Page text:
Local Heroes is a Belgian non-profit organization that wants to empower communities in Uganda to become self-sustainable and to further develop their region from within. The premise of Local Heroes (when they first knocked on our door to create a logo and visual identity for their organization) was that people in developing countries need water to survive and entrepreneurship to develop themselves further and not depend on others.
But is that really the truth? Local Heroes asked us to challenge their ideas, determine which problems they should focus on to create the most impact and jointly search for the business and impact model for the non-profit 3.0.
We didn’t want Local Heroes to fall into the typical ‘white savior trap’. Our main goal was to create a non-profit organization with a sound business model and a human-centric approach to development aid.
– Michael Boschmans, Founder
According to WellAware, nearly 60% of water projects in Africa fail, often within the first year.
So is installing wells the right solution? Or is it more efficient to teach the locals to repair and maintain the existing wells? Is access to water even the right problem to tackle at all? What about education, healthcare, scarcity, immigration, child labor…? In other words: how can Local Heroes ensure that they tackle the right problem and come up with the right solution for the locals, without making them dependent on their presence?
In order to correctly identify the biggest problems in Uganda, it is necessary to look at the broader context and understand the situation at an economic, social and cultural level. In an ideal scenario, researchers spend several weeks to months on location to analyze all these aspects and talk to locals. But in reality there is rarely room for this, especially within the limited budget of a starting non-profit organization like Local Heroes. As an alternative, various forms of remote research were used to deepen our understanding of the situation as much as possible.
We didn’t have the resources to spend several weeks in Uganda to research what the people in the country really need, so we were challenged to think of alternative, more remote forms of research.
– Emilia and Amogh, Service design interns – Quest
Here’s what we learned:
There is a mismatch between education and employment. Many young people study for a degree in which no jobs are available. Universities also focus more on academic qualifications rather than on relevant, deployable skills.
There are a lot of people with ‘unconventional’ jobs in Uganda. For instance, many young people consider gambling (sports betting) and criminal activities a real source of income.
There is a lot of entrepreneurship, but most small companies don’t even survive their first birthday. The high unemployment rate encourages people to improvise and start their own businesses. But due to a lack of knowledge about entrepreneurship, most starting entrepreneurs quickly go bankrupt, after which they start another company or, not infrequently, end up in crime.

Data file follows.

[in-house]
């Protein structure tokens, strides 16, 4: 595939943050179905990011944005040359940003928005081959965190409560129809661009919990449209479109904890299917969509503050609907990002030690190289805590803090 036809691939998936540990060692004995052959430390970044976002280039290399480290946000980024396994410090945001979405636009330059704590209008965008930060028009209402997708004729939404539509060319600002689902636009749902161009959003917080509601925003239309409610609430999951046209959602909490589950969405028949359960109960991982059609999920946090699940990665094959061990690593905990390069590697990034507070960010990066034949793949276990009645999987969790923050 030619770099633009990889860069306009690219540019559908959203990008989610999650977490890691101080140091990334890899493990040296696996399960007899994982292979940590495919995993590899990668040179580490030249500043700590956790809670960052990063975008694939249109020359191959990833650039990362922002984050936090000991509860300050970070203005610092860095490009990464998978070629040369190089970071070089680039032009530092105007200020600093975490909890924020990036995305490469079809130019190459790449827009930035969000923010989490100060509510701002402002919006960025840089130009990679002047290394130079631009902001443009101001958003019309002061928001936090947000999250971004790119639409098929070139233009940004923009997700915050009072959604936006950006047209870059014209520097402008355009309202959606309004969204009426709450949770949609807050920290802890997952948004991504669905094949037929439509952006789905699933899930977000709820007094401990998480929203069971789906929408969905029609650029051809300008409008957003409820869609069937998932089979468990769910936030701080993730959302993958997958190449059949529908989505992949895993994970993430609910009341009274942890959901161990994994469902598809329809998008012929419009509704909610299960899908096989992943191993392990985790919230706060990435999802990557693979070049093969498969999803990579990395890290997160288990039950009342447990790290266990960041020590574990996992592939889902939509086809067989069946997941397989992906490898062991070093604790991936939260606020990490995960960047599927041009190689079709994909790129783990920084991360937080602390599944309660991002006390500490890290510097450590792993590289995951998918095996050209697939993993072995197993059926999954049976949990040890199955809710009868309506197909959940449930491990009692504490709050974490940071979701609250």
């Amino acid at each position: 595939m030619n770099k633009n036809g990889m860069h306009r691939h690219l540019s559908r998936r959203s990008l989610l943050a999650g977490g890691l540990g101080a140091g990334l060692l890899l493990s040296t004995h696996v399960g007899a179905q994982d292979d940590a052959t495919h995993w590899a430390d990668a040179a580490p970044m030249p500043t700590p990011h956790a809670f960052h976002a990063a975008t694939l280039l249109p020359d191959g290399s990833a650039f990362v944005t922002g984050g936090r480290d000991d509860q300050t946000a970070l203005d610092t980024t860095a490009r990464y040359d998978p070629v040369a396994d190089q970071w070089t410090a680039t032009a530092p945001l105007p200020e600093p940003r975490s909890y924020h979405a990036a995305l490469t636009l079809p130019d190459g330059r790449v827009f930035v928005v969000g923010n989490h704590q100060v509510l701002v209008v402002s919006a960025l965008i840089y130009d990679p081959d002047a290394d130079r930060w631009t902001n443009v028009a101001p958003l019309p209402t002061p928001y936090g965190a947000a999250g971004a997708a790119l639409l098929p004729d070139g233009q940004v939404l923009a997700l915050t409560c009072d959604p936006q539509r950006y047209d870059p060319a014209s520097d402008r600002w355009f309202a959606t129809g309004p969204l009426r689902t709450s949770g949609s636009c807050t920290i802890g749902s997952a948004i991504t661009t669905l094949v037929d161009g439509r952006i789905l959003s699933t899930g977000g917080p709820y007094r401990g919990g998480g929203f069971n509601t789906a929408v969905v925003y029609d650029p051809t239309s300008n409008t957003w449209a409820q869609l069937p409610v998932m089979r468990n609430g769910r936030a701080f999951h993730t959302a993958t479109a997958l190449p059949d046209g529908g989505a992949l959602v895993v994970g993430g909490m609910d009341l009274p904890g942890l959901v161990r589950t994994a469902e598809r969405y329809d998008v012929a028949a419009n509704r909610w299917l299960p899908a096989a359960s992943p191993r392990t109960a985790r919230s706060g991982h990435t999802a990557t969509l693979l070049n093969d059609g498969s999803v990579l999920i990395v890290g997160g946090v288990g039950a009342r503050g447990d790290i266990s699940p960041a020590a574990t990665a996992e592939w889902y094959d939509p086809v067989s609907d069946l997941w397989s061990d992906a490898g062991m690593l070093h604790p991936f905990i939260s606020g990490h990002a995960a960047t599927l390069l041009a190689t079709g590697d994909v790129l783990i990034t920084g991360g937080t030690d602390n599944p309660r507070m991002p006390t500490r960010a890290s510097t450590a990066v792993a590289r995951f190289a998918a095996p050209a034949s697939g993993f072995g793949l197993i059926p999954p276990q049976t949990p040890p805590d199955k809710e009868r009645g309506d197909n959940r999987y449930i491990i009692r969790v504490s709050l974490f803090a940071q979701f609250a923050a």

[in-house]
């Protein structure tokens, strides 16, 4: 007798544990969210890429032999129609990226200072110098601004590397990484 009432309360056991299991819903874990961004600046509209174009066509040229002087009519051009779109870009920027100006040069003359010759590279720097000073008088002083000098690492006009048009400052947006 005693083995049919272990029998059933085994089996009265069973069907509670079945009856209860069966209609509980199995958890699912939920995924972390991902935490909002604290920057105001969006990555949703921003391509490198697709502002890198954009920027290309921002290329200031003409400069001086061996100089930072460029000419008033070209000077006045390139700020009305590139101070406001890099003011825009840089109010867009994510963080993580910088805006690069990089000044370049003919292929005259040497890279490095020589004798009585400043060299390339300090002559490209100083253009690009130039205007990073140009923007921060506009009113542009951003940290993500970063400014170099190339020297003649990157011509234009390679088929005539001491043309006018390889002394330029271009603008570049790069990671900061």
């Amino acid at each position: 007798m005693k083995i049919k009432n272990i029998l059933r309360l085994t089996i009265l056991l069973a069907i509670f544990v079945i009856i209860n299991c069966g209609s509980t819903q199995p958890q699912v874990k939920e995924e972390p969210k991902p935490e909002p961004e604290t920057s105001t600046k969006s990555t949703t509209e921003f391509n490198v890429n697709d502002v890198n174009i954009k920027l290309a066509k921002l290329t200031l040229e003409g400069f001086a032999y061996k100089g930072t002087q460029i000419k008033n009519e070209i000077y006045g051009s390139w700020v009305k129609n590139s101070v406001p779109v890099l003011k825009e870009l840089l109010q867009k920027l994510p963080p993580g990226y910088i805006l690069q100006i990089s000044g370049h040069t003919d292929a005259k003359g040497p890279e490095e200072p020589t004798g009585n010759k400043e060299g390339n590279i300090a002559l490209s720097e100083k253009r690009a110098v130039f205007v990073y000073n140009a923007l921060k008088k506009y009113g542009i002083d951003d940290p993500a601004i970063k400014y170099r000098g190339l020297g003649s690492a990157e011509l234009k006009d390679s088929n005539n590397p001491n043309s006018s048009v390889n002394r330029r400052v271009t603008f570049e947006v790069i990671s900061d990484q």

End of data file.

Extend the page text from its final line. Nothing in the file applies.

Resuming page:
For each problem, we also made the locals think about the root causes, which really helped us get a better understanding of the full context.
Finally, we asked them to come up with some solutions for each of the problems. Our goal: to filter out our own prejudices and gain insight into how locals would tackle the problems, because this approach would also most likely be accepted by the community.
The problems in Uganda aren’t simple at all. But if the cultural probes taught us one thing, it is that there are plenty of driven and entrepreneurial Ugandans who know what problems their communities are facing and how they can be solved. All they need is better entrepreneurial skills and financial support.
This concept was tested for the first time during a series of interviews with the participants of the cultural probes. In these conversations we took a deep dive into the problems they had identified and their motivation to implement the solutions. Some of the ideas:
- opening an internet cafe with classes for children in poverty
- opening a coding school
- setting up an orphanage
- distributing solar panels to generate energy in remote regions
Our hunch was confirmed. Finding people with good ideas is not that difficult at all. But they should get the time and support they need to make their idea reality.
Local Heroes is currently developing the incubator program to empower locals to find the right problems to solve and to turn their solutions into sustainable businesses that strengthen their communities.
Some of the Ugandans that were involved in this study will become the first real Local Heroes and will receive support to turn their dream project into reality.